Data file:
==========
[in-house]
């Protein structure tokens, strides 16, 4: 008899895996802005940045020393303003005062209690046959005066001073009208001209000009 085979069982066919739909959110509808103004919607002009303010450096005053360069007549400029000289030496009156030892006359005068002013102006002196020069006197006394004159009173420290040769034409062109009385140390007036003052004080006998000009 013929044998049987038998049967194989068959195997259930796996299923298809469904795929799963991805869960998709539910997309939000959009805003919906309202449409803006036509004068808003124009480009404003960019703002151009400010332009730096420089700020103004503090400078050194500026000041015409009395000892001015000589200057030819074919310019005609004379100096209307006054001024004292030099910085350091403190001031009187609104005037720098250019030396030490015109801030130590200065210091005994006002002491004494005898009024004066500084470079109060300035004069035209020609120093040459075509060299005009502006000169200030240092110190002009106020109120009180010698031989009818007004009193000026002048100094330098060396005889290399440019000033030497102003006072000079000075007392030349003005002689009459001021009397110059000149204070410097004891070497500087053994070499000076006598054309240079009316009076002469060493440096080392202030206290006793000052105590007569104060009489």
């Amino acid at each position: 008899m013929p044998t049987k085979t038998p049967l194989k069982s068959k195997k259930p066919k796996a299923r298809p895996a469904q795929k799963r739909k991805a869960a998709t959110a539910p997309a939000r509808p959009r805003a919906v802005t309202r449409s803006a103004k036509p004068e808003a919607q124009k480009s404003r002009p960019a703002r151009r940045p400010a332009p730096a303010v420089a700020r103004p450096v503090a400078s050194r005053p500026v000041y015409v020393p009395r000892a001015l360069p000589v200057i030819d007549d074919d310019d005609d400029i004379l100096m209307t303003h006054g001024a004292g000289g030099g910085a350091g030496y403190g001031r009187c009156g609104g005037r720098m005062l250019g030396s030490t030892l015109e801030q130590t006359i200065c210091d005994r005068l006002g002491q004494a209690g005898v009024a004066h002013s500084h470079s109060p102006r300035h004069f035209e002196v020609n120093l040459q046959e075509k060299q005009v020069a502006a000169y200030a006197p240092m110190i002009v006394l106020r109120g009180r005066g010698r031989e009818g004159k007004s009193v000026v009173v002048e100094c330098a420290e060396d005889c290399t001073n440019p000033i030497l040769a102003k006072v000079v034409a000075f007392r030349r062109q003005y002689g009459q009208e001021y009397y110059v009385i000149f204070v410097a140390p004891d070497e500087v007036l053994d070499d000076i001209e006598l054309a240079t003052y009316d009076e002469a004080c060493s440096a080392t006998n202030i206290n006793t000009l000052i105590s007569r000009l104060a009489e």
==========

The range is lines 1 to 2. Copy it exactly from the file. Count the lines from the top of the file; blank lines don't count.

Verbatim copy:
[in-house]
């Protein structure tokens, strides 16, 4: 008899895996802005940045020393303003005062209690046959005066001073009208001209000009 085979069982066919739909959110509808103004919607002009303010450096005053360069007549400029000289030496009156030892006359005068002013102006002196020069006197006394004159009173420290040769034409062109009385140390007036003052004080006998000009 013929044998049987038998049967194989068959195997259930796996299923298809469904795929799963991805869960998709539910997309939000959009805003919906309202449409803006036509004068808003124009480009404003960019703002151009400010332009730096420089700020103004503090400078050194500026000041015409009395000892001015000589200057030819074919310019005609004379100096209307006054001024004292030099910085350091403190001031009187609104005037720098250019030396030490015109801030130590200065210091005994006002002491004494005898009024004066500084470079109060300035004069035209020609120093040459075509060299005009502006000169200030240092110190002009106020109120009180010698031989009818007004009193000026002048100094330098060396005889290399440019000033030497102003006072000079000075007392030349003005002689009459001021009397110059000149204070410097004891070497500087053994070499000076006598054309240079009316009076002469060493440096080392202030206290006793000052105590007569104060009489």